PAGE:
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Raptor Volunteers Keep Their Eyes on the Prize

CATEGORY: Current Events · In the News |
On Aug 3, 2021

 

Armed with binoculars, perhaps a clip board and eyes that are continually scanning, Friends of Griffith Park Raptor Survey Volunteers are the backbone of this ongoing and important natural history project now in its fifth year.

Each year, more volunteers sign up which means more nests can be observed which makes for more data and a clearer snapshot of the health of our local raptor populations. Supported by FoGP, the Raptor Survey
is overseen by Dr. Dan Cooper, Courtney McCammon and Gerry Hans who rely on volunteers to monitor and observe nests at least twice a month. (Most volunteers seem to visit more than that.)

Volunteers come from a variety of backgrounds and ages, but they are all united in their curiosity and love of the natural world. Once volunteers taste the fun and importance of watching their nest(s) through the season, they are hooked. Repeat volunteers are common.

Now in her second year as a volunteer, Susan Proffitt has the good fortune to live in Nichols Canyon where she sees a variety of birdlife not far from a street that’s lovingly referred to as “Raptor Road.” So far, she’s found nests for great horned owls, red-tailed and Cooper’s hawks. “I am trying to find a nest for a red-shouldered hawk!” she says. “I want to say I have the ‘Final Four’ when it comes to L.A. raptors.”

That gentle competitive spirit keeps volunteers like Susan returning to the hillsides, peering through tree limbs and focusing across canyons. She admits she’s lucky when it comes to seeing birds; her property butts up against an open space that is owned by the Nature Conservancy.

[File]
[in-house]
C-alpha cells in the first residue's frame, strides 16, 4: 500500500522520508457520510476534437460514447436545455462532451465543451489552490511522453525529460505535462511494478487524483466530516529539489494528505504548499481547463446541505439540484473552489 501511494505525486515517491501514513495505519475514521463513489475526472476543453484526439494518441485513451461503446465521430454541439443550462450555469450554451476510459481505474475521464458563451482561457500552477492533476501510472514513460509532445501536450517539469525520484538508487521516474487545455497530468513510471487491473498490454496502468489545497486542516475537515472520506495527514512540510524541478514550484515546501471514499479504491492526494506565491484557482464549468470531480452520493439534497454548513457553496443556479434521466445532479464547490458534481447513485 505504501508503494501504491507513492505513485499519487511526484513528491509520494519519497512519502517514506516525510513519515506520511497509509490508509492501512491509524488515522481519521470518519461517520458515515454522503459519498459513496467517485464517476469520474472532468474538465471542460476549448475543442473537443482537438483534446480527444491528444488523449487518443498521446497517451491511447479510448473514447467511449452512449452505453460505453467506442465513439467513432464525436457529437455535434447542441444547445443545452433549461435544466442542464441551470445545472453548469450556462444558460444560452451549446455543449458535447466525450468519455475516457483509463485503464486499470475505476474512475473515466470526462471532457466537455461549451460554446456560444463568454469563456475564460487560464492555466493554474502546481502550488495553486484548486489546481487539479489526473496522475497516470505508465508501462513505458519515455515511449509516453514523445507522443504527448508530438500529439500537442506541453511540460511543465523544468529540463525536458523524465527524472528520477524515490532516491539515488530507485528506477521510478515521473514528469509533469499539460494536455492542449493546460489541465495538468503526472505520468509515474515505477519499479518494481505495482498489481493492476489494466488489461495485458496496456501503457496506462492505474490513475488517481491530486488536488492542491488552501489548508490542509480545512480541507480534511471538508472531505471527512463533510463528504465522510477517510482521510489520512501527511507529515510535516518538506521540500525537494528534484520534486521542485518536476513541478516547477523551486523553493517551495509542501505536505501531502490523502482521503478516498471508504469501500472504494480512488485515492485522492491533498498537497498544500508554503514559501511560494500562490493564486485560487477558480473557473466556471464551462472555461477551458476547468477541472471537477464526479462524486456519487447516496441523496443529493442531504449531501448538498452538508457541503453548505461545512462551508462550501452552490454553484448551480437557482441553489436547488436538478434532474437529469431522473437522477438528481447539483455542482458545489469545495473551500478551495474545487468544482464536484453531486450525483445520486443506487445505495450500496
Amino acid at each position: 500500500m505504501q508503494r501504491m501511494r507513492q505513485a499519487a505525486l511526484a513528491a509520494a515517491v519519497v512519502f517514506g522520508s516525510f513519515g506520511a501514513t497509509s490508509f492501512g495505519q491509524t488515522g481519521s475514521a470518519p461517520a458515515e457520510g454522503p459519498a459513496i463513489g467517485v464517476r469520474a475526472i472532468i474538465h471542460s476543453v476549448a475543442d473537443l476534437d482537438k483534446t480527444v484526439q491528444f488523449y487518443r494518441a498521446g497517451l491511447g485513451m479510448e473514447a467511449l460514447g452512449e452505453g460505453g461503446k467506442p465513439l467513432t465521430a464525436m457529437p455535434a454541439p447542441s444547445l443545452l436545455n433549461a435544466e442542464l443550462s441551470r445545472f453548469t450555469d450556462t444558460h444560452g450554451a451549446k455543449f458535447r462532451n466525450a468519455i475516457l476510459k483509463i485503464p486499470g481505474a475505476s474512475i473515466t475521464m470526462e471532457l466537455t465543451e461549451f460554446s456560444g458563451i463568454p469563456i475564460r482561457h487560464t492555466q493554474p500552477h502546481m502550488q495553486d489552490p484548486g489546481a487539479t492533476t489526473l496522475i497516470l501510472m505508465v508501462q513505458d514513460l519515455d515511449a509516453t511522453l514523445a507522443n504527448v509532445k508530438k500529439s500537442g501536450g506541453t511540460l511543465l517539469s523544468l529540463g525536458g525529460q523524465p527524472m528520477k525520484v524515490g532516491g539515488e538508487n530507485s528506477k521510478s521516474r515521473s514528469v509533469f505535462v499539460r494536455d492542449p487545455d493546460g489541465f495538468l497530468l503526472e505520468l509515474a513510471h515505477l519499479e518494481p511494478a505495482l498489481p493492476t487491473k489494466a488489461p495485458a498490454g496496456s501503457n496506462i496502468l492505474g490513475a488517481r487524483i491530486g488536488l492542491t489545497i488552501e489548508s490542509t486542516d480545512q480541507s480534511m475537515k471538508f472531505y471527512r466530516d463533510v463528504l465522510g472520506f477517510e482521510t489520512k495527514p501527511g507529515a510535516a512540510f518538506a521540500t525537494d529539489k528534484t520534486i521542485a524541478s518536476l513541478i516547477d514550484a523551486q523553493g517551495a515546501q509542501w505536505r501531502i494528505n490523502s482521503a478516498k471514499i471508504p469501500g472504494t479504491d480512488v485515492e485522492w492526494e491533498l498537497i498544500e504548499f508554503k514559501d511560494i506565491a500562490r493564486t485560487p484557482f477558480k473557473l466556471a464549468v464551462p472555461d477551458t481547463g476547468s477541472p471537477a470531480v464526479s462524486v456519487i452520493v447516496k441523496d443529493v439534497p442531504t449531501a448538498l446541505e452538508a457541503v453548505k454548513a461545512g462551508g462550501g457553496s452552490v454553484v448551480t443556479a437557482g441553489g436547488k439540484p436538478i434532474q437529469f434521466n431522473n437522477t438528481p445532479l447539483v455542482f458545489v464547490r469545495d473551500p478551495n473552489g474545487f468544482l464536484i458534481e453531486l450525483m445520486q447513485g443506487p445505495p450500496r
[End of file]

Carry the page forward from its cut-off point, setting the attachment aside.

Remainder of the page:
A mycologist (mushroom scientist) by trade, Susan was thrilled to discover that her love of birdwatching could be tapped for a greater good. “I’ve always been a birder even in my youth,” she says.

Last year, during the start of the pandemic, Susan explained that the survey helped give her days shape and form. The initial quietness of lockdown brought a sense of reflection to her monitoring. “When you go out and just focus on looking and watching, well, it becomes a kind of meditation,” she says. “In those moments, you are fully alert and can feel how you connect with nature.”

A parliament of owls

“You can hear all kinds of owls at night around here,” says Corey Nickerson who lives near Bronson Caves in Hollywood. “Great horned and screech. We are so lucky to live so close to so much nature and to have Griffith Park nearby. Being in it gives you a different appreciation of wildlife.”

As Corey visits her red-shouldered hawk nest (in a sycamore tree) near­ Griffith Park, she’s often accompanied by her 9-year-old son, Benji Greenwald who is learning firsthand about raptor behavior. They too have another raptor goal: to find a nest of a screech owl.

“I grew up in New Hampshire and my father was a biologist and I would often go with him to see bird releases. He was instrumental in helping the bald eagle population rebound there,” Corey says about her lifelong love of birding — which she is now instilling in her son.

Watching the birds in the wild is different than seeing them in a zoo says Benji who walks with his mom 20 minutes one way to monitor the nest. Along the way, the team has seen coyotes, rattlesnakes and lizards.

“Being allowed to experience the birds and watch them as they become a family is incredibly special,” admits Corey. “I’m sure we are going to continue to do this survey for years to come.”

~­Brenda Rees, FoGP Board member

 

Left: Second year raptor study volunteer, Susan Proffitt.
Right: Corey Nickerson is often joined by her son, Benji as she monitors her nest.
Photos: courtesy Susan Proctor and Corey Nickerson

 

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